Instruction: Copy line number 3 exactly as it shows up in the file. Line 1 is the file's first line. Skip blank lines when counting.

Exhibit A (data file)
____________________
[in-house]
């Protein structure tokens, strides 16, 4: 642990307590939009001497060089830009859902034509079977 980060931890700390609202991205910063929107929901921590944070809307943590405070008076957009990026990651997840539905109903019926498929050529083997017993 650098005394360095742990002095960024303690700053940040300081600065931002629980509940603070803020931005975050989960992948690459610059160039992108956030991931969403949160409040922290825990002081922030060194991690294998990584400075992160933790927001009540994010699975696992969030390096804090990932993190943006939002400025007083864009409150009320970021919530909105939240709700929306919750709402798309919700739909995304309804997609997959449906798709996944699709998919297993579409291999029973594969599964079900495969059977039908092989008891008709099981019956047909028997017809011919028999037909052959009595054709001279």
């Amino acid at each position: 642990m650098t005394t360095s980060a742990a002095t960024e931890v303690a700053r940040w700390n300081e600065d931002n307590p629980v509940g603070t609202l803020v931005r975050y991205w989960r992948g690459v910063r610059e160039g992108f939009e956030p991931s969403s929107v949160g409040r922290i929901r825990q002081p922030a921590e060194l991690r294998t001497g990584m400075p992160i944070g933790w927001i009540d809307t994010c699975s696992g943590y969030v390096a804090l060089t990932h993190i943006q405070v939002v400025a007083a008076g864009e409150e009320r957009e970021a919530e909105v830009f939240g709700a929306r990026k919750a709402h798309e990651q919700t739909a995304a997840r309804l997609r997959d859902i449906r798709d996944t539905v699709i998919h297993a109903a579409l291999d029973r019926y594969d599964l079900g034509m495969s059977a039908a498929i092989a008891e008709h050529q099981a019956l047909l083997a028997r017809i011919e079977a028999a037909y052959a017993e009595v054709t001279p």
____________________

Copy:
């Amino acid at each position: 642990m650098t005394t360095s980060a742990a002095t960024e931890v303690a700053r940040w700390n300081e600065d931002n307590p629980v509940g603070t609202l803020v931005r975050y991205w989960r992948g690459v910063r610059e160039g992108f939009e956030p991931s969403s929107v949160g409040r922290i929901r825990q002081p922030a921590e060194l991690r294998t001497g990584m400075p992160i944070g933790w927001i009540d809307t994010c699975s696992g943590y969030v390096a804090l060089t990932h993190i943006q405070v939002v400025a007083a008076g864009e409150e009320r957009e970021a919530e909105v830009f939240g709700a929306r990026k919750a709402h798309e990651q919700t739909a995304a997840r309804l997609r997959d859902i449906r798709d996944t539905v699709i998919h297993a109903a579409l291999d029973r019926y594969d599964l079900g034509m495969s059977a039908a498929i092989a008891e008709h050529q099981a019956l047909l083997a028997r017809i011919e079977a028999a037909y052959a017993e009595v054709t001279p």